The Anna Karenina Fix: Life Lessons from Russian Literature (Hardcover)
Reading Viv Groskop's The Anna Karenina Fix satisfies every ounce of my Russophile-ness. She sparked in me memories of my time living in the small village of Krasny Yar, located in northern (and very Rusisian) Kazakhstan, and she let me relive the fervor with which I tried to make my way through Anna Karenina in its original language - no easy feat for a 20-something from the Midwest who was also grappling with significant cultural and weather differences (it was regularly -30 degrees Celsius in my neck of the ninth largest country in the world).
At once memoir, the text is also part Russian novel/play/poetry synopsis, and biography; it is, however, entirely gratifying. Unlike the 800+ page novels she discusses - War and Peace and Anna Karenina for example - Groskop's memoir is compact - a piecing together of vignettes that form her identity, matched with snippets of the Russian writers she persued so hotly in her youth and middling years. The two aspects - personal identity and fictional storytelling - inform so much of the woman (and writer) Groskop has become.
Not only tackling the Russian "greats" - Tolstoy, Dostoevsky, and Chekhov - Groskop also examines the similarly influential but less universally known (at least to Western readers) like poet Anna Akhmatova, novelist Mikhail Bulgakhov, and playwright Ivan Turgenev. In each author, she unfolds for the reader the high points and mostly low points of their existence; from Akhmatova's roaring in the early teens to her swollen feet and solitude in the late 40s and 50s; from Bulgakhov's “bouts” with Stalin to his desire to burn, burn, burn his manuscripts.
What makes Groskop’s memoir so solidly readable is the finesse with which she interweaves the histories, with the novels, with her life and experiences both in Russia and out of Russia. The memoir will make you want visit a country-side dacha, brew some chay, and chat with your babushka about who you are and the history of your people. Zamechatel'na!— Shelly Walston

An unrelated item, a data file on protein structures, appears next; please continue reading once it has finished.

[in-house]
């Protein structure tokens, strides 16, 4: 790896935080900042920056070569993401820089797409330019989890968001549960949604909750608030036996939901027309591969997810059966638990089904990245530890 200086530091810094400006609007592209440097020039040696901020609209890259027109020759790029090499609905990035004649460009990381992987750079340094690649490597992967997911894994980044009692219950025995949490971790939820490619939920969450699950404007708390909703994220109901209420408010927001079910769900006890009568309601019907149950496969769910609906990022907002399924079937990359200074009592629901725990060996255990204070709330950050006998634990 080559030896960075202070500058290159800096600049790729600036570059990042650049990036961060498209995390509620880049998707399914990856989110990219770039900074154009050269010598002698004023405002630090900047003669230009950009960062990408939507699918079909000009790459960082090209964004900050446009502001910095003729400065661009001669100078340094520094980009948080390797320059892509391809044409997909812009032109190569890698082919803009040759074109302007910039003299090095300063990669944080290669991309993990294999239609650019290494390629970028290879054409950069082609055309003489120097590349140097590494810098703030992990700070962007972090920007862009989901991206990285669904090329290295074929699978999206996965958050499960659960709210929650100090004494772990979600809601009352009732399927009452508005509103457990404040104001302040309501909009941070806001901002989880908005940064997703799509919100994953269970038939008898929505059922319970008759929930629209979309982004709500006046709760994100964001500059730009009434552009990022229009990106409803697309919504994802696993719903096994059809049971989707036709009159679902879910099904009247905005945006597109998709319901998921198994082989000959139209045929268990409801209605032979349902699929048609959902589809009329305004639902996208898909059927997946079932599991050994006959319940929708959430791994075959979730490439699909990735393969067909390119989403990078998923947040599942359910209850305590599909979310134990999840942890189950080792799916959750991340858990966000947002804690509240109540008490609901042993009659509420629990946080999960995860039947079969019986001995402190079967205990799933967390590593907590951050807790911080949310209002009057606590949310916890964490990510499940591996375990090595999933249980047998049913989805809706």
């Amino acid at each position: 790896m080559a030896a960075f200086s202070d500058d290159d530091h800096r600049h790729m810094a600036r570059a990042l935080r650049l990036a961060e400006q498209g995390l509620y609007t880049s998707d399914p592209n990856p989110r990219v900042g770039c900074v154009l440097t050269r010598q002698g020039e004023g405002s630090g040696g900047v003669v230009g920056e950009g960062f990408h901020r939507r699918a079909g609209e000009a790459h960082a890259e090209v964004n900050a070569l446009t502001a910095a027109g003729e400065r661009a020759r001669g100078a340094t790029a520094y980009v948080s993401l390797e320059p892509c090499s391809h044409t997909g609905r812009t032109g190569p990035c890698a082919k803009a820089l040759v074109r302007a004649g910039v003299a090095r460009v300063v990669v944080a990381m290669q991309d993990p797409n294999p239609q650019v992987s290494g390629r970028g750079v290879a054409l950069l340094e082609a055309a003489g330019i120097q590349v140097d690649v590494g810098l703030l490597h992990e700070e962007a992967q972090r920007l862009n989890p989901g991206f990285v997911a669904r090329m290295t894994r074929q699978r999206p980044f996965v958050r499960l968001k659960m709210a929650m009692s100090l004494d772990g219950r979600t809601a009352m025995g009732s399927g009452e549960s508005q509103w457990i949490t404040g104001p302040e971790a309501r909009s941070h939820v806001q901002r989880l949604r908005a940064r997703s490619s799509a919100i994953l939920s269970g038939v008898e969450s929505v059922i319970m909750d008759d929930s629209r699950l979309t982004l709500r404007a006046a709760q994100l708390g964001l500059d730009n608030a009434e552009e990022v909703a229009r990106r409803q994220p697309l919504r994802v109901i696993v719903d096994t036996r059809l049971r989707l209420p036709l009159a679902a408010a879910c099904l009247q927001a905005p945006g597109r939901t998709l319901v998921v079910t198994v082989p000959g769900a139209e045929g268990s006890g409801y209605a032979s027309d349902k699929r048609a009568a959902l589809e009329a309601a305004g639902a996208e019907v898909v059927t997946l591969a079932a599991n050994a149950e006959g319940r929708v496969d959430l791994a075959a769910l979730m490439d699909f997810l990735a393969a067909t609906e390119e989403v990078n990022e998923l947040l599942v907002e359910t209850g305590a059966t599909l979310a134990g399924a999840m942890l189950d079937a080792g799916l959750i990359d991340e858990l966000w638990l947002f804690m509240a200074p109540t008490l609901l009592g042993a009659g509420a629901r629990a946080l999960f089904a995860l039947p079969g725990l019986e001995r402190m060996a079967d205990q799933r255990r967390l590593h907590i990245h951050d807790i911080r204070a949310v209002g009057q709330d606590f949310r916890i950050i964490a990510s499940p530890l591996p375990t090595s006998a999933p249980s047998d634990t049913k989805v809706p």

As Viv Groskop knows from personal experience, everything that has ever happened to a person has already happened in the Russian classics: from not being sure what to do with your life (AnnaKarenina), to being hopelessly in love with someone who doesn't love you back (Turgenev's A Month in the Country), or being socially anxious about your appearance (all of Chekhov's work). In The Anna Karenina Fix, a sort of literary self-help memoir, Groskop mines these and other works, as well as the lives of their celebrated creators, and her own experiences as a student of Russian, to answer the question "How should you live your life?" This is a charming and fiercely intelligent book, a love letter to Russian literature and an exploration of the answers these writers found to life's questions.
About the Author
Viv Groskop is a journalist, author, cultural critic, and comedian. A graduate of Cambridge University and the University College London School of Slavonic and East European Studies, she is a regular contributor to The Guardian, The Observer, and the Mail on Sunday and has written for many other publications.